Yet another excellent resource, Groklaw, is shuttering its services as a consequence of what I'll call the ongoing "Surveillance Wars." Rather than debate the politics of surveillance, I want to again make a case for making our software tools harder and more resilient to attack, regardless of where that attack is coming from.
One thing to consider is making more use of mobile apps as opposed to Web apps. Here's the thing: Surveillance typically targets data in transit, which is something that mobile devices and their apps can do a very decent job of protecting.
In my June column, I talked about safeguarding privacy through email security, stressing key management above all -- specifically, doing our own key management and not trusting any external service from doing it for us.
But we have many other means of communication beyond email. With all of them, it's still vital to consider key management, but things can be slightly different.
Most Internet communications rely on Transport Layer Security (TLS) or its predecessor, Secure Sockets Layer (SSL). In either case, the actual key used to encrypt data in transit is generated by the SSL subsystem. Unless you write your own SSL library, you're probably going to use an SSL that is open and respected among the crypto community -- OpenSSL, Bouncy Castle and the like.
Now, you certainly can use OpenSSL in an iOS or Android application, and you certainly can use Bouncy Castle to build an Android application.
But that's not enough.
When an SSL/TLS session is initiated, the server presents to the client its SSL certificate. In traditional SSL, that certificate is checked for two things: Does the name in the certificate match the name and IP number we can derive via a DNS lookup, and is the certificate signed by a trusted root certificate authority (CA)?
There are a couple of problems with doing only that. First, DNS is not trustworthy, so at least part of the trust validation in the above is placing trust in something that can't support it. Second, if the certificate is signed by any CA, that's good enough for SSL, but it shouldn't be good enough for us.
That's where certificate pinning comes in -- a topic I've mentioned here before. And that's where the mobile part of the argument creeps in.
In traditional Web apps, the browser (and underlying system libraries) does the SSL lookups. Some browsers, notably Google's Chrome, use certificate pinning to verify the SSL certificates they use for their own purposes, such as connections to Google servers to check "safe browsing" URLs and so on. But when a browser is rendering the HTML of a Web app and that Web app refers to an SSL encrypted page (HTTPS), the browser lacks the context to do certificate pinning.
The reason for this is that to enforce certificate pinning, you have to know what CA you expect to see signing each and every SSL certificate you connect to. That's beyond the reasonable scope of a Web browser -- but it is entirely feasible for most mobile apps.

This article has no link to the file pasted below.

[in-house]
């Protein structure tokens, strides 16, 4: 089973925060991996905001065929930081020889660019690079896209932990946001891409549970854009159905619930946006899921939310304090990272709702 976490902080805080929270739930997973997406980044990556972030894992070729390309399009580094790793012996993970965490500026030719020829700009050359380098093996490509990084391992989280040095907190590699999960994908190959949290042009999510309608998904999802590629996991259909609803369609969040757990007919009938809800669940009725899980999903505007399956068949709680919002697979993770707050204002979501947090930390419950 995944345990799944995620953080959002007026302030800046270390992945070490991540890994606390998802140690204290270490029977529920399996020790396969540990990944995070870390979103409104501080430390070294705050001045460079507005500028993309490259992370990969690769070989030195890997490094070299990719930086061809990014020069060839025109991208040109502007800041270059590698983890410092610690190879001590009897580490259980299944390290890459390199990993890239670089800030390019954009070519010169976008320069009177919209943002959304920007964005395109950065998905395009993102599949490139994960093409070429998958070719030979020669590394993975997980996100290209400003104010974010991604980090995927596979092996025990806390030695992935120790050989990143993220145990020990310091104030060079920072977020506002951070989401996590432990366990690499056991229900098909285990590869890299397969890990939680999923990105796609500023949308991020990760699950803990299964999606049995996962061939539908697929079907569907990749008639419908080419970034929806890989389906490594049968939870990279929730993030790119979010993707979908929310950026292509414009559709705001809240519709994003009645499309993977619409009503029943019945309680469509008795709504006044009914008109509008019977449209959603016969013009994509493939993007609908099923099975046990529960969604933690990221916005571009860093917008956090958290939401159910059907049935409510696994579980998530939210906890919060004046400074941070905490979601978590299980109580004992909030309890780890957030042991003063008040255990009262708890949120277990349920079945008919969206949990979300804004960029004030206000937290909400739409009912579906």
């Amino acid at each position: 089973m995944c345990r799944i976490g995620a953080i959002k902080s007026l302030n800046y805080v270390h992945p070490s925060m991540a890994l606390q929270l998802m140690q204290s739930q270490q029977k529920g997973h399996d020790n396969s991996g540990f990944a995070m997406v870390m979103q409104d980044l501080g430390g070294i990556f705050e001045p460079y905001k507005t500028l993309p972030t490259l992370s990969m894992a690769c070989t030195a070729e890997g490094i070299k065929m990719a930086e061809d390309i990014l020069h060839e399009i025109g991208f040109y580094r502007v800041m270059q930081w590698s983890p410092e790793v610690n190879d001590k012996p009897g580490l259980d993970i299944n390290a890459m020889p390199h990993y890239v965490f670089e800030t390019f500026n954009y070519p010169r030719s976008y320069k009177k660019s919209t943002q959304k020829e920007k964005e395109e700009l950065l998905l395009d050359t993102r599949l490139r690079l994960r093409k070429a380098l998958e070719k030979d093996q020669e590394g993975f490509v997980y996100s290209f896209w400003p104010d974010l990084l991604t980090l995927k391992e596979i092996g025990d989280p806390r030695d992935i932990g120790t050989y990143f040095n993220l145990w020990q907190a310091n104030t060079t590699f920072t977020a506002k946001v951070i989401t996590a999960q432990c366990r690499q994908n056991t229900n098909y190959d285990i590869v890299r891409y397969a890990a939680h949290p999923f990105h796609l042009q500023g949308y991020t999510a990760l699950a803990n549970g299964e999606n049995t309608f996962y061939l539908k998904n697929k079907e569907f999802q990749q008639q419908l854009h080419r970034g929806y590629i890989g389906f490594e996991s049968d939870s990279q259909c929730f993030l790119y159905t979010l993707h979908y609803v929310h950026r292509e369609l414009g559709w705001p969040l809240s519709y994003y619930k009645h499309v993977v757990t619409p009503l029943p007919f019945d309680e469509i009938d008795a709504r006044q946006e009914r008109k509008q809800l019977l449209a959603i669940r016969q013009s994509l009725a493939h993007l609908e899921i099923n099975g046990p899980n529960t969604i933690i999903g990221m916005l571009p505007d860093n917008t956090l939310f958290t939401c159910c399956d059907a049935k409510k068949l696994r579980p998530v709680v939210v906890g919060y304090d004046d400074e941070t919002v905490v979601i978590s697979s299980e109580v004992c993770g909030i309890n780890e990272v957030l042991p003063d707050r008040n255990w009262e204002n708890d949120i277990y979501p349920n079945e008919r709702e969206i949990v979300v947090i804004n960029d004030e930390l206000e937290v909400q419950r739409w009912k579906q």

With a mobile app that connects to its own servers, it's quite reasonable to expect the mobile app developers to have no problem at all defining their own servers and corresponding SSL certificates.
So why does all of this matter? In order to have confidence in the security of our communications, we need to ensure mutual authentication between the end points. SSL/TLS, in the absence of pinning, can no longer be fully trusted to make that decision, since there have been numerous attacks that erode that trust model. But when we pin our certificates, we can have a far higher degree of confidence in our communication security.
Will it prevent eavesdroppers from seeing our private communications? There are no guarantees, but it sure raises the bar substantially. For our highest security needs, if we manage our own SSL certificates and pin them in our mobile applications, there's a fighting chance our communications will remain private.
That sounds like a lot of extra work. Is it worth it? That depends on the business your app is carrying out.
What are the downsides (other than more work)? One side effect of pinning is that it doesn't work through many network proxy tools that themselves do SSL breaking to see inside all the SSL traffic of the users on the net. Many companies deploy such network proxies, particularly in highly regulated environments. Apps that pin their certificates will generally not work on those networks.
With more than 20 years in the information security field, Kenneth van Wyk has worked at Carnegie Mellon University's CERT/CC, the U.S. Deptartment of Defense, Para-Protect and others. He has published two books on information security and is working on a third. He is the president and principal consultant at KRvW Associates LLC in Alexandria, Va.
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